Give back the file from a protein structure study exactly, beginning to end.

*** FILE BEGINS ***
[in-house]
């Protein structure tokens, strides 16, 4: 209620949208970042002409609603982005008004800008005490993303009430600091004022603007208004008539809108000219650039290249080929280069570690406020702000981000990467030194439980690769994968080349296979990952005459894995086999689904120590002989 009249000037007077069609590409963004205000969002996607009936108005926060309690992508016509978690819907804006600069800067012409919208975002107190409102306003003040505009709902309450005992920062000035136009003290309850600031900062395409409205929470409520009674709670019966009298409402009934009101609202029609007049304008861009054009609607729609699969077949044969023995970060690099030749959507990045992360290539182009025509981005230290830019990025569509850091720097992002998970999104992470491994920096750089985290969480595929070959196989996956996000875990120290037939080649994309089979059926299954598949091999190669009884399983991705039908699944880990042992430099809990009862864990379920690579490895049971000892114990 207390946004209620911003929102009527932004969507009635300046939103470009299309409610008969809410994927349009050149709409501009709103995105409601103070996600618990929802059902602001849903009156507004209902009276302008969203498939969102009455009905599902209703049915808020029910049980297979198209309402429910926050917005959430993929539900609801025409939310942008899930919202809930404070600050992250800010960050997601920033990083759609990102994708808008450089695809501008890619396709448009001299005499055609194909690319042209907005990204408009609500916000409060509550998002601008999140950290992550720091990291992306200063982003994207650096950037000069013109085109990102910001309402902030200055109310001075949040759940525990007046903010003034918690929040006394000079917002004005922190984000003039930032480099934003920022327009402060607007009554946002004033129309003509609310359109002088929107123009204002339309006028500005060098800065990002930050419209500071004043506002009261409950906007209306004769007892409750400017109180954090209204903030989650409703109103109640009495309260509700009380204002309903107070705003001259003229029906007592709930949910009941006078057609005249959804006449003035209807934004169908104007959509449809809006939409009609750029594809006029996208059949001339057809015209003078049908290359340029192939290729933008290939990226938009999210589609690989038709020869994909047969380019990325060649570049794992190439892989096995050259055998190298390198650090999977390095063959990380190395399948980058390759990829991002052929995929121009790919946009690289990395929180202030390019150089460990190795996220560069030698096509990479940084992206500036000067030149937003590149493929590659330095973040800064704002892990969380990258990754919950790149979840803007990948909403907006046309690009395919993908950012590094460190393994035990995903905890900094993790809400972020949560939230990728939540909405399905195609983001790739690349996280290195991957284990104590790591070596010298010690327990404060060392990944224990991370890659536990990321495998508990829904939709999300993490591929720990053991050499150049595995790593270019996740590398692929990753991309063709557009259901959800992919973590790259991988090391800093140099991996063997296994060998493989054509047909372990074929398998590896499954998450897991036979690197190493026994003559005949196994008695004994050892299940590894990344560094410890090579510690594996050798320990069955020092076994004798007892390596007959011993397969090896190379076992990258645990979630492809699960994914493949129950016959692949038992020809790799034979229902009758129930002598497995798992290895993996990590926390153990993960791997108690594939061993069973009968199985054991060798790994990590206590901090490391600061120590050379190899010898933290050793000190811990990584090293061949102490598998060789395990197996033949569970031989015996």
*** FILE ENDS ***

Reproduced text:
[in-house]
């Protein structure tokens, strides 16, 4: 209620949208970042002409609603982005008004800008005490993303009430600091004022603007208004008539809108000219650039290249080929280069570690406020702000981000990467030194439980690769994968080349296979990952005459894995086999689904120590002989 009249000037007077069609590409963004205000969002996607009936108005926060309690992508016509978690819907804006600069800067012409919208975002107190409102306003003040505009709902309450005992920062000035136009003290309850600031900062395409409205929470409520009674709670019966009298409402009934009101609202029609007049304008861009054009609607729609699969077949044969023995970060690099030749959507990045992360290539182009025509981005230290830019990025569509850091720097992002998970999104992470491994920096750089985290969480595929070959196989996956996000875990120290037939080649994309089979059926299954598949091999190669009884399983991705039908699944880990042992430099809990009862864990379920690579490895049971000892114990 207390946004209620911003929102009527932004969507009635300046939103470009299309409610008969809410994927349009050149709409501009709103995105409601103070996600618990929802059902602001849903009156507004209902009276302008969203498939969102009455009905599902209703049915808020029910049980297979198209309402429910926050917005959430993929539900609801025409939310942008899930919202809930404070600050992250800010960050997601920033990083759609990102994708808008450089695809501008890619396709448009001299005499055609194909690319042209907005990204408009609500916000409060509550998002601008999140950290992550720091990291992306200063982003994207650096950037000069013109085109990102910001309402902030200055109310001075949040759940525990007046903010003034918690929040006394000079917002004005922190984000003039930032480099934003920022327009402060607007009554946002004033129309003509609310359109002088929107123009204002339309006028500005060098800065990002930050419209500071004043506002009261409950906007209306004769007892409750400017109180954090209204903030989650409703109103109640009495309260509700009380204002309903107070705003001259003229029906007592709930949910009941006078057609005249959804006449003035209807934004169908104007959509449809809006939409009609750029594809006029996208059949001339057809015209003078049908290359340029192939290729933008290939990226938009999210589609690989038709020869994909047969380019990325060649570049794992190439892989096995050259055998190298390198650090999977390095063959990380190395399948980058390759990829991002052929995929121009790919946009690289990395929180202030390019150089460990190795996220560069030698096509990479940084992206500036000067030149937003590149493929590659330095973040800064704002892990969380990258990754919950790149979840803007990948909403907006046309690009395919993908950012590094460190393994035990995903905890900094993790809400972020949560939230990728939540909405399905195609983001790739690349996280290195991957284990104590790591070596010298010690327990404060060392990944224990991370890659536990990321495998508990829904939709999300993490591929720990053991050499150049595995790593270019996740590398692929990753991309063709557009259901959800992919973590790259991988090391800093140099991996063997296994060998493989054509047909372990074929398998590896499954998450897991036979690197190493026994003559005949196994008695004994050892299940590894990344560094410890090579510690594996050798320990069955020092076994004798007892390596007959011993397969090896190379076992990258645990979630492809699960994914493949129950016959692949038992020809790799034979229902009758129930002598497995798992290895993996990590926390153990993960791997108690594939061993069973009968199985054991060798790994990590206590901090490391600061120590050379190899010898933290050793000190811990990584090293061949102490598998060789395990197996033949569970031989015996």